On the other hand, Nyong’o is almost too good for this movie, and when I say ‘almost’ I cannot discount the possibility that she is in fact too good for it but is also a consummate team player who calibrates her performance appropriately. It’s not that this is a bad film, it’s that she stands out. She gets more than anyone could expect out of the character of Miss Caroline — especially in a monologue about her past that might have been played purely for laughs, but which Nyong’o turns into an affecting confession. She’s remarkably funny in a straight-woman role, and still gets one of the best crowning moments of awesome in the movie when she enters a scene after surviving a zombie attack.
Thematically, Dave’s fear of fatherhood and need for maturity do help bind the movie together. They’re not exactly profound, but help set up what’s at stake and link the different sections. And they perhaps tie in to a broader conception of the character. Dave certainly has a need for maturity, and there’s a sly hint that he’s not too far different from the 5-year-olds who follow Miss Caroline around and look to her as their leader. Of course a man as feckless as Dave will be attracted to a woman who teaches children. Whether he grows enough over the film to build a long-term relationship with her, well, the movie ends and lets us decide for ourselves.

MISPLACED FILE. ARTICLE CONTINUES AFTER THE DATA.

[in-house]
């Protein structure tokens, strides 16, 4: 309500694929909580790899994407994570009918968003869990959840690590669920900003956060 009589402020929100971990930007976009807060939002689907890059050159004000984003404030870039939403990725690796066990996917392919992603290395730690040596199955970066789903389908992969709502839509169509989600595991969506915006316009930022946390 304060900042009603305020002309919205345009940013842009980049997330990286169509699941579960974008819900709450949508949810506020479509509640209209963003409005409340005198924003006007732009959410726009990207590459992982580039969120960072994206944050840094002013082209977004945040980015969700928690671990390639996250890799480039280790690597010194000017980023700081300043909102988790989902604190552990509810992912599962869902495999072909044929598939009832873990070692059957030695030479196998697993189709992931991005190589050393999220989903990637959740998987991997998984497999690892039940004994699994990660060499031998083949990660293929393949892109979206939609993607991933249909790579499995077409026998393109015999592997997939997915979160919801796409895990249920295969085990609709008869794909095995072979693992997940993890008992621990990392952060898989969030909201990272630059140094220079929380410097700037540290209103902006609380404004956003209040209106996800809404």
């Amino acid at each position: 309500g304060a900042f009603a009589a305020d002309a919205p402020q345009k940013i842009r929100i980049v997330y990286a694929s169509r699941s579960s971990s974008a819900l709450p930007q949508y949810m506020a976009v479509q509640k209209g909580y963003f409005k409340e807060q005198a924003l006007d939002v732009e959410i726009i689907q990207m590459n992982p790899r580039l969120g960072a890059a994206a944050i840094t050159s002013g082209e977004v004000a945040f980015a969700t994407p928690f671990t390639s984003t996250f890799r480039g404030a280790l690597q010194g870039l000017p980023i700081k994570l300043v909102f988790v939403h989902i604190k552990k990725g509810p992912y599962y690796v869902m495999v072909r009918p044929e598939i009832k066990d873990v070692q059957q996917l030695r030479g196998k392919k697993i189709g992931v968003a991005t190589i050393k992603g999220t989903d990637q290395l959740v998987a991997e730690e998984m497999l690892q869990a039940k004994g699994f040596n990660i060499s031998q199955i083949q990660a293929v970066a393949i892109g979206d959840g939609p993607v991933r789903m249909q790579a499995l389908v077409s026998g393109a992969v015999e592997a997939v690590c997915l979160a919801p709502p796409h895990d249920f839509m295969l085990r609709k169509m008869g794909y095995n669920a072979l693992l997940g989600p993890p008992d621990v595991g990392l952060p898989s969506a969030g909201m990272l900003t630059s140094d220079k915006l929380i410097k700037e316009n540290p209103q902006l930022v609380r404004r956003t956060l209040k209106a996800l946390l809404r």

There remains only a few words to be written about the zombies. They’re slow, shambling things, which helps give them a comic edge — made sharper by the fact that even by zombie standards they’re not especially bright. We’ve reached a point in popular culture, that amorphous mass of understandings audiences can be assumed to have, when a film doesn’t need to explain the details of how zombies work or how they were created. A secret American military base running something called Project Regeneration? That’s good enough. The zombies here are good sports, and play along.
One must wonder whether it is at this point easier to write a comedy around zombies rather than a horror movie. Monsters have a kind of cycle, at first new and terrifying, then old hat, then frightening again when they get new twists on top of what’s already established (as when fast zombies were first introduced), then worn out again and surviving as parodies of themselves. Time will move on, and sooner or later some filmmaker will bring a new approach to an old monster and reinvigorate them — but meanwhile we have the rise of the zomcom, as seen in last year’s One Cut of the Dead and now in Little Monsters.
Monsters isn’t as wonderful a film as One Cut, but it succeeds at what it aims at. It’s funny, engaging, and overall well-executed. This is not a perfect film by any stretch. But what it does, it does well.
Find the rest of my Fantasia coverage from this and previous years here!
Matthew David Surridge is the author of “The Word of Azrael,” from Black Gate 14. You can buy collections of his essays on fantasy novels here and here. His Patreon, hosting a short fiction project based around the lore within a Victorian Book of Days, is here. You can find him on Facebook, or follow his Twitter account, Fell_Gard.